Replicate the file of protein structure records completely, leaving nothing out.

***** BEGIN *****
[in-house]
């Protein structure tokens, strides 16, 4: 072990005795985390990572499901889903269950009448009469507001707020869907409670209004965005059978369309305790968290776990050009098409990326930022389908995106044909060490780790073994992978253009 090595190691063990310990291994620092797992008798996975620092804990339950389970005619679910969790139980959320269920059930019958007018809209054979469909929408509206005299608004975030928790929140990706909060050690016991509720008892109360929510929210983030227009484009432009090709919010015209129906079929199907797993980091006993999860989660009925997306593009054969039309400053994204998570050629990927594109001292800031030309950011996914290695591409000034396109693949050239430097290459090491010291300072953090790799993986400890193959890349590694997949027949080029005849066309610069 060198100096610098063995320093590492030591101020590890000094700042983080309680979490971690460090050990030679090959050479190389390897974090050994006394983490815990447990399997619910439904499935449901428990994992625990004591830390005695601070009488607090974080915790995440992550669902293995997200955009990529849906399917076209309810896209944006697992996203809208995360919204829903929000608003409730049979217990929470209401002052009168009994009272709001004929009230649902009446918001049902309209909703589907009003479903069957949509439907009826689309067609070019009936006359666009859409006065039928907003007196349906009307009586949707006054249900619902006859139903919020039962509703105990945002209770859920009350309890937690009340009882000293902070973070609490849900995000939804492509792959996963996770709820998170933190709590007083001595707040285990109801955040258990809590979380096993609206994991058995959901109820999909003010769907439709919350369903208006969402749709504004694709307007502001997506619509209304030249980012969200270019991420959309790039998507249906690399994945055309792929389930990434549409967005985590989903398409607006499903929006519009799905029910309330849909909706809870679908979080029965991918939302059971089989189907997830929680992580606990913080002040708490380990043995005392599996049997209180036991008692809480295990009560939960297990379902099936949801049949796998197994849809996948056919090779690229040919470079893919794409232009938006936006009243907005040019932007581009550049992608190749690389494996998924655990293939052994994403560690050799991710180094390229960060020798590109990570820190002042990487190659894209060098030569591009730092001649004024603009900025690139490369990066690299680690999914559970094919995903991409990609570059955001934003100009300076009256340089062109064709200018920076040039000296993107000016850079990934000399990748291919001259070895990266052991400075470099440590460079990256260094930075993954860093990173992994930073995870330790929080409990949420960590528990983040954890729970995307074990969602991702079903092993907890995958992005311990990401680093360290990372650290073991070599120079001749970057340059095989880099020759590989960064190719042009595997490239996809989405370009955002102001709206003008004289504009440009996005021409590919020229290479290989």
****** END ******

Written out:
[in-house]
């Protein structure tokens, strides 16, 4: 072990005795985390990572499901889903269950009448009469507001707020869907409670209004965005059978369309305790968290776990050009098409990326930022389908995106044909060490780790073994992978253009 090595190691063990310990291994620092797992008798996975620092804990339950389970005619679910969790139980959320269920059930019958007018809209054979469909929408509206005299608004975030928790929140990706909060050690016991509720008892109360929510929210983030227009484009432009090709919010015209129906079929199907797993980091006993999860989660009925997306593009054969039309400053994204998570050629990927594109001292800031030309950011996914290695591409000034396109693949050239430097290459090491010291300072953090790799993986400890193959890349590694997949027949080029005849066309610069 060198100096610098063995320093590492030591101020590890000094700042983080309680979490971690460090050990030679090959050479190389390897974090050994006394983490815990447990399997619910439904499935449901428990994992625990004591830390005695601070009488607090974080915790995440992550669902293995997200955009990529849906399917076209309810896209944006697992996203809208995360919204829903929000608003409730049979217990929470209401002052009168009994009272709001004929009230649902009446918001049902309209909703589907009003479903069957949509439907009826689309067609070019009936006359666009859409006065039928907003007196349906009307009586949707006054249900619902006859139903919020039962509703105990945002209770859920009350309890937690009340009882000293902070973070609490849900995000939804492509792959996963996770709820998170933190709590007083001595707040285990109801955040258990809590979380096993609206994991058995959901109820999909003010769907439709919350369903208006969402749709504004694709307007502001997506619509209304030249980012969200270019991420959309790039998507249906690399994945055309792929389930990434549409967005985590989903398409607006499903929006519009799905029910309330849909909706809870679908979080029965991918939302059971089989189907997830929680992580606990913080002040708490380990043995005392599996049997209180036991008692809480295990009560939960297990379902099936949801049949796998197994849809996948056919090779690229040919470079893919794409232009938006936006009243907005040019932007581009550049992608190749690389494996998924655990293939052994994403560690050799991710180094390229960060020798590109990570820190002042990487190659894209060098030569591009730092001649004024603009900025690139490369990066690299680690999914559970094919995903991409990609570059955001934003100009300076009256340089062109064709200018920076040039000296993107000016850079990934000399990748291919001259070895990266052991400075470099440590460079990256260094930075993954860093990173992994930073995870330790929080409990949420960590528990983040954890729970995307074990969602991702079903092993907890995958992005311990990401680093360290990372650290073991070599120079001749970057340059095989880099020759590989960064190719042009595997490239996809989405370009955002102001709206003008004289504009440009996005021409590919020229290479290989």